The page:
Factbox: Looking Back at Space Shuttle Endeavour

Endeavour’s final 14 days in space have begun. With NASA shutting down its 34-year-old space shuttle program, Monday’s launch of the Endeavour will mark the farewell mission for the space shuttle and it will be one of the final missions for the program as a whole.

During a two-week stay at the International Space Station, the Endeavour crew will deliver supplies, communication equipment and replacement arms for a pair of robots on the station. Mark Kelly, the husband of Arizona Rep. Gabrielle Giffords, will be commanding the crew.

Here is a look back at the history of this venerable space shuttle:

* Endeavour ended up being the fifth and final space shuttle built by NASA. It was constructed as a replacement craft for Challenger, which tragically exploded Jan. 28, 1986, and killed the entire seven-member crew aboard the shuttle.

* It is named after the first ship commanded by James Cook, an 18th century British explorer, navigator and astronomer. In 1769, Cook became the first person to fully chart New Zealand and he is credited with developing a dietary cure for scurvy.

* Endeavour’s maiden flight took place May 7, 1992. It spent almost nine days in space and was sent to retrieve the Intelsat VI satellite from a dangerous low Earth orbit. The shuttle orbited the Earth 141 times during its initial mission and featured the first three-man extravehicular activity during a shuttle mission.

* Upgraded hardware expanded the capabilities in the Endeavour and made it the most advanced model of the four space shuttles at the time of its construction. Much of the equipment was incorporated over time into the other three orbiters. These upgrades included a 40-foot diameter drag chute that reduced the orbiter’s rollout distance by 2,000 feet and improvements in plumbing and electrical connections that allowed missions to last up to 28 days.

* In its first four years of service, Endeavour flew 11 missions. The majority of the missions were designed to perform scientific experiments in Earth orbit.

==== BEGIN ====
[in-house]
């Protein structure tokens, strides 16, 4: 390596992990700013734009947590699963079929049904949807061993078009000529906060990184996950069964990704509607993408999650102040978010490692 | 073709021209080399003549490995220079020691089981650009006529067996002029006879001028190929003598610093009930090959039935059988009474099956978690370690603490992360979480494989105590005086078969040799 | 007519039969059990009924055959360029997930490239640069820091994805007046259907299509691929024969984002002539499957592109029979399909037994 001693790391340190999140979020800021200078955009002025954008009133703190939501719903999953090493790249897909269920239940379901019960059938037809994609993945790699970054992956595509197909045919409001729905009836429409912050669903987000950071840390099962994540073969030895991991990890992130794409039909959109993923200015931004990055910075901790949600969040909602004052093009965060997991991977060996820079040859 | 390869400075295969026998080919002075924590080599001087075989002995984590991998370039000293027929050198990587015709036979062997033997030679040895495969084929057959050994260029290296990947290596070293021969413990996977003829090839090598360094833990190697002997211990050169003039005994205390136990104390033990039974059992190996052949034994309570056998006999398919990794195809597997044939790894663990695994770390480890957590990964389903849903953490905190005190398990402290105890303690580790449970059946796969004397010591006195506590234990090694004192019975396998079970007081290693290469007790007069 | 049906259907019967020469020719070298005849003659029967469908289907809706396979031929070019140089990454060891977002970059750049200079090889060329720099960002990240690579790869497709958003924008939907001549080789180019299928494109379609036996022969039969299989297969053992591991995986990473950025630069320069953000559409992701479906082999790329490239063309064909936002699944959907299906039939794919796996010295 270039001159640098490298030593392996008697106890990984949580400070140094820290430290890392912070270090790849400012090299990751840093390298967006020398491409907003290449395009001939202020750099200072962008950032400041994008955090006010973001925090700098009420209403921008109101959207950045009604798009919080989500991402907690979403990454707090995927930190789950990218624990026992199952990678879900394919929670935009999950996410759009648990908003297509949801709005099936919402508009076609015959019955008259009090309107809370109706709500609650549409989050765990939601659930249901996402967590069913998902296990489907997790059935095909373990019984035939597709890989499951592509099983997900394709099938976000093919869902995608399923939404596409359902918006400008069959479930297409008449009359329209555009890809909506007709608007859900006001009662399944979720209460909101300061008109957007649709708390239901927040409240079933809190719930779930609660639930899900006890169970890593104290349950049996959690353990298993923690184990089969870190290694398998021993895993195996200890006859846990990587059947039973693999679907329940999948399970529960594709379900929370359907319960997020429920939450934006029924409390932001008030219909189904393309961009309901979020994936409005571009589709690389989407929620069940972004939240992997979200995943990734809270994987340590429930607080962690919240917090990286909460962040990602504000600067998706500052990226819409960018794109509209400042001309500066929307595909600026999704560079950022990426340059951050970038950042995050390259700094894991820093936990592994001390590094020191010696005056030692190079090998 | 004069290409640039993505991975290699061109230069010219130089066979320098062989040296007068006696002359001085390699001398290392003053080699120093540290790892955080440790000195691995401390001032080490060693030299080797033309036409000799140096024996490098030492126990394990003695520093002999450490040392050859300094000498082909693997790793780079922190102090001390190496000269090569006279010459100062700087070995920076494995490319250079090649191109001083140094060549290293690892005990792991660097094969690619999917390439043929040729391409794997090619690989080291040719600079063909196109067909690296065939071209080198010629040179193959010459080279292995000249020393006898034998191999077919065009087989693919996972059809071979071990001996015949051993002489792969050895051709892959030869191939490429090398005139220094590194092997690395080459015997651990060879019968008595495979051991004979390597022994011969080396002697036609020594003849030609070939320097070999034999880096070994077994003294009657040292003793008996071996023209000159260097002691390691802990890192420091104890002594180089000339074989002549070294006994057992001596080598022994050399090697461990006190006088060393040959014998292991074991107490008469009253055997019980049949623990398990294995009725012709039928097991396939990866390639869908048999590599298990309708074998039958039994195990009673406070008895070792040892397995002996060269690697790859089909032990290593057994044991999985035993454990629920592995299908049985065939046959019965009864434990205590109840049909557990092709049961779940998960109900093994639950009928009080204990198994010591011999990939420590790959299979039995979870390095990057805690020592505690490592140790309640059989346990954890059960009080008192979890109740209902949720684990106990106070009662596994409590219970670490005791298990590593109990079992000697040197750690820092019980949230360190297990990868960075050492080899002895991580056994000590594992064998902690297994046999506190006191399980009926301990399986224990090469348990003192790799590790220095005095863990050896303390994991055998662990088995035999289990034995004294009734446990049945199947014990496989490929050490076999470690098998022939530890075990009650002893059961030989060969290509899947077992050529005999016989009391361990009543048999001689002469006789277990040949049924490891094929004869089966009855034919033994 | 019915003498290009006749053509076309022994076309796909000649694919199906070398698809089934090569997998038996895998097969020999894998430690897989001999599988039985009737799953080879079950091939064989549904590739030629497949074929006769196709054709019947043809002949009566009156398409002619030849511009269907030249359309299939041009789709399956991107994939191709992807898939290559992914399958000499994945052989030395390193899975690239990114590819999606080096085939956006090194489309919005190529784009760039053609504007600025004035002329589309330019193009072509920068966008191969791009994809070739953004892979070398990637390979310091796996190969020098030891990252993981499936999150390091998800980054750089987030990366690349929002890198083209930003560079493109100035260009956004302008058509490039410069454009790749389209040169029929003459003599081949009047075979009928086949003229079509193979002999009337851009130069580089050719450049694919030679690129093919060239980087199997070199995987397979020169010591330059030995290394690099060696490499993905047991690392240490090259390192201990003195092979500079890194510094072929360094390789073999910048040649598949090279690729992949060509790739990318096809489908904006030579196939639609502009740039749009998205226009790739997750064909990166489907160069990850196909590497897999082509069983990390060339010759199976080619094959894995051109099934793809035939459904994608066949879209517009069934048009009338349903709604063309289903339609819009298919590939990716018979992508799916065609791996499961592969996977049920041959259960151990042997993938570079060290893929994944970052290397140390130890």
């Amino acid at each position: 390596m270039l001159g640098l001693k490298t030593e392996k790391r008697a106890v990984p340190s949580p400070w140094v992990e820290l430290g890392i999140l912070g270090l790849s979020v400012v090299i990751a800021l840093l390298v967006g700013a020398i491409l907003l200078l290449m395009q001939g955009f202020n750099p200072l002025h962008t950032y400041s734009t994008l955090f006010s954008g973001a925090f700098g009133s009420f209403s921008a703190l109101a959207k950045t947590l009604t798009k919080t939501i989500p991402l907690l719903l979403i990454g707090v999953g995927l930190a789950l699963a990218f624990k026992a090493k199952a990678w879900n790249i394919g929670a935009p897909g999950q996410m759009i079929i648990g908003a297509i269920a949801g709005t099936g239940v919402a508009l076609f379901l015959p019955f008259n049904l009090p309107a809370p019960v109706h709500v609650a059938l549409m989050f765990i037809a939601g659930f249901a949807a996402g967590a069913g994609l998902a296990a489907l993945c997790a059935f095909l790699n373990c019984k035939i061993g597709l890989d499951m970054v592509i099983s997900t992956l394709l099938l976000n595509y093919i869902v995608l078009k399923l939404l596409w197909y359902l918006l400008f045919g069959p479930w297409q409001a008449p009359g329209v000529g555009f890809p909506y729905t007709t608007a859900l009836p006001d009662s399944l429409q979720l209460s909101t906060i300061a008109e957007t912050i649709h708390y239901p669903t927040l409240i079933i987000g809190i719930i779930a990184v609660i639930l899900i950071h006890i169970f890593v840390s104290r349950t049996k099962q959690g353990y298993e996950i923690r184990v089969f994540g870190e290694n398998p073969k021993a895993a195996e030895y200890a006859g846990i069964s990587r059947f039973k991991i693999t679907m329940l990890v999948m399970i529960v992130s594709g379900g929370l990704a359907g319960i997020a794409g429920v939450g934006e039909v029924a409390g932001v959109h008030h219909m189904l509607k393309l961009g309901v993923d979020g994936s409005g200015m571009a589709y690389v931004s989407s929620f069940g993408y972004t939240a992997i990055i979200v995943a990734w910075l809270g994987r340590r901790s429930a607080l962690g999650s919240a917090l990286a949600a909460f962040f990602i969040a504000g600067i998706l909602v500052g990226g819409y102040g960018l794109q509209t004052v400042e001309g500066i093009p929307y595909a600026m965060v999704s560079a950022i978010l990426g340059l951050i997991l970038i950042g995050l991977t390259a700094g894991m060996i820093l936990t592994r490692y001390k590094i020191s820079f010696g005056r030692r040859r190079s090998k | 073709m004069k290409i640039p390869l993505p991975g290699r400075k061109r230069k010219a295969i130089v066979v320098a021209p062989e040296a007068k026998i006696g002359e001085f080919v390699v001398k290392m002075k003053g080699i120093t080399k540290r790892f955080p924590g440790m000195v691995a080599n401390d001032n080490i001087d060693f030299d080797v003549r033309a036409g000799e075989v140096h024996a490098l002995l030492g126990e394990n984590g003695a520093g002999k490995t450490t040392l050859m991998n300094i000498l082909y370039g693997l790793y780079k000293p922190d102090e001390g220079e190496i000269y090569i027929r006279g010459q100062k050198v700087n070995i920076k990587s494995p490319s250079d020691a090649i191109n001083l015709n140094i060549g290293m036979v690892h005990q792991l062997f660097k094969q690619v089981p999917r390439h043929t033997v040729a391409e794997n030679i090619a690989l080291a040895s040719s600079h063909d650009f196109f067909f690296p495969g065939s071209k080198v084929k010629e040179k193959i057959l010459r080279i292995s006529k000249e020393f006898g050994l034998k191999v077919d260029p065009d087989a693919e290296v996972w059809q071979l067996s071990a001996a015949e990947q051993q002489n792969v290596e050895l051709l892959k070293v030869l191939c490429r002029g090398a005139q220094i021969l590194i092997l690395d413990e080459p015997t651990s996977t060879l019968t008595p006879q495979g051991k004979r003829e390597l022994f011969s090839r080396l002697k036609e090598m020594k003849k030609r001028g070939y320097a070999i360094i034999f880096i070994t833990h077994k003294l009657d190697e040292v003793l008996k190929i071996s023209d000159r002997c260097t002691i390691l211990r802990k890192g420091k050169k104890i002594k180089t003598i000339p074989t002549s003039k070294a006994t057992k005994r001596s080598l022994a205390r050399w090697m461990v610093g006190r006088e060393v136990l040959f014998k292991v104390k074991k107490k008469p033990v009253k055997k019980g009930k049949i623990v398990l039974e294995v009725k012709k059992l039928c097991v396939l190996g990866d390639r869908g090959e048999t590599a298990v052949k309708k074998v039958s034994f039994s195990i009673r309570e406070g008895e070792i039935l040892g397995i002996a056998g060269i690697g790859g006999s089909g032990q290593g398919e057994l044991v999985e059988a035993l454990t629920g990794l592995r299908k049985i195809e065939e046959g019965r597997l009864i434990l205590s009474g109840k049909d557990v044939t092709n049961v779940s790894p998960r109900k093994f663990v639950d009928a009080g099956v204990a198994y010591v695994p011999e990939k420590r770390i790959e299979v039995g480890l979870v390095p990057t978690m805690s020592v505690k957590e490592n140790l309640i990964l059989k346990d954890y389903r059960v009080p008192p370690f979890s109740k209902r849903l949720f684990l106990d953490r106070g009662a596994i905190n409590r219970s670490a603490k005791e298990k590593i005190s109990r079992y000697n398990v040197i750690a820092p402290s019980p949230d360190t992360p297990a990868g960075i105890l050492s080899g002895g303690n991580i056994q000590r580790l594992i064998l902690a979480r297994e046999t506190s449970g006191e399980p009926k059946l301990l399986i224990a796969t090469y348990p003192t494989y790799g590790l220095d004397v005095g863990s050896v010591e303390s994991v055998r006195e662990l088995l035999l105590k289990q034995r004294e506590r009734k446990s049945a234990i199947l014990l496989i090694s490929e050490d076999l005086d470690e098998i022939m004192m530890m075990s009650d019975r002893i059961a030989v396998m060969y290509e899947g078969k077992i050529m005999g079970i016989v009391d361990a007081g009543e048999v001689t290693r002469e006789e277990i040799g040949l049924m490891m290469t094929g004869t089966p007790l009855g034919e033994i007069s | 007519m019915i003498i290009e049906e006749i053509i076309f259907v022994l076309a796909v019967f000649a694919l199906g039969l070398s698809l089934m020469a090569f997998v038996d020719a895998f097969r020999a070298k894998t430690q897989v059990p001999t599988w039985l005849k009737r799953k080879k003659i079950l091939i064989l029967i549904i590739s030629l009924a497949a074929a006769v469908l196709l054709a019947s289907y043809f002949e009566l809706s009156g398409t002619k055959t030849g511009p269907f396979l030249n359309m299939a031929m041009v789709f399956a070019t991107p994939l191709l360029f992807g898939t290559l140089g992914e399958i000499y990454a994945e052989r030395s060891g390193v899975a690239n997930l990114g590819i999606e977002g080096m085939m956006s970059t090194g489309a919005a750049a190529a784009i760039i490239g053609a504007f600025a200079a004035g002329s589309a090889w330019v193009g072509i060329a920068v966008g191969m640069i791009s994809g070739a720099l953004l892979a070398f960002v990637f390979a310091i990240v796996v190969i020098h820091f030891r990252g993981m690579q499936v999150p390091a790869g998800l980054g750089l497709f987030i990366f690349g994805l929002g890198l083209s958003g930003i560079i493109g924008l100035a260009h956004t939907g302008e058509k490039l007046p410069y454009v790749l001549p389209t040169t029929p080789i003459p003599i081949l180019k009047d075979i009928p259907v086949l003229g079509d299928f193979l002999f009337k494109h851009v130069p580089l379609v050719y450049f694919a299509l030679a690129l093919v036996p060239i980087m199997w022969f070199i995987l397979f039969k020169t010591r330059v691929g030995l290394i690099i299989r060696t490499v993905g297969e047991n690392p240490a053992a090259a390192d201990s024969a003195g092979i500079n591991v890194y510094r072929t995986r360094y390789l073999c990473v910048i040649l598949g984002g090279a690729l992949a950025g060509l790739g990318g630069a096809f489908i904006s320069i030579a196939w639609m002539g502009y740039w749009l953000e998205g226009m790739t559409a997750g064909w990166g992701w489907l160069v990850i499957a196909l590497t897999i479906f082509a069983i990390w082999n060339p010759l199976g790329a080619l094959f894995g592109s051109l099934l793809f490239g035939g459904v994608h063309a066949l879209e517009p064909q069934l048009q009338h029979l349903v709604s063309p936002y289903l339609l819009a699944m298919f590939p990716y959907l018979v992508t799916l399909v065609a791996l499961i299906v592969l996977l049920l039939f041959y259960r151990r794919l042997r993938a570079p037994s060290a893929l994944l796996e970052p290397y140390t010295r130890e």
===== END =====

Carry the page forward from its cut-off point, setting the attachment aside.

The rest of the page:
* No flights were scheduled for Endeavour through 1997. The shuttle underwent an orbiter maintenance down period lasting eight months. During this time, NASA installed an external airlock so Endeavour would be capable of docking with the International Space Station, which was under construction at that time.

* Endeavour flew eight more missions from 1998 to 2002 before undergoing another orbiter maintenance down period lasting 24 months. It had the final successful flight before Columbia disintegrated during reentry into the Earth’s atmosphere on Feb. 1, 2003, and killed all seven crew members aboard the shuttle.

* During its second maintenance period, Endeavour underwent 124 safety modifications. These included installing a glass cockpit featuring a multi-functional electronic display system. Engineers and technicians spent 900,000 hours implementing the modifications.

* Endeavour is embarking on its sixth and final mission since returning to service in 2007. All five previous missions involved assembling components of the International Space Station. The final mission will be in the same vein, with Endeavour astronauts delivering the Alpha Magnetic Spectrometer to the station. This newest piece of equipment will be used to study high-energy cosmic ray particles from low Earth orbit as a means of detecting antimatter and dark matter.


“Countdown to space shuttle Endeavour’s final launch,” Larry Greenemeier, Scientific American, Apr 28, 2011.
“Endeavour (OV-105)”, Kennedy Space Center, October 17, 2005: http://science.ksc.nasa.gov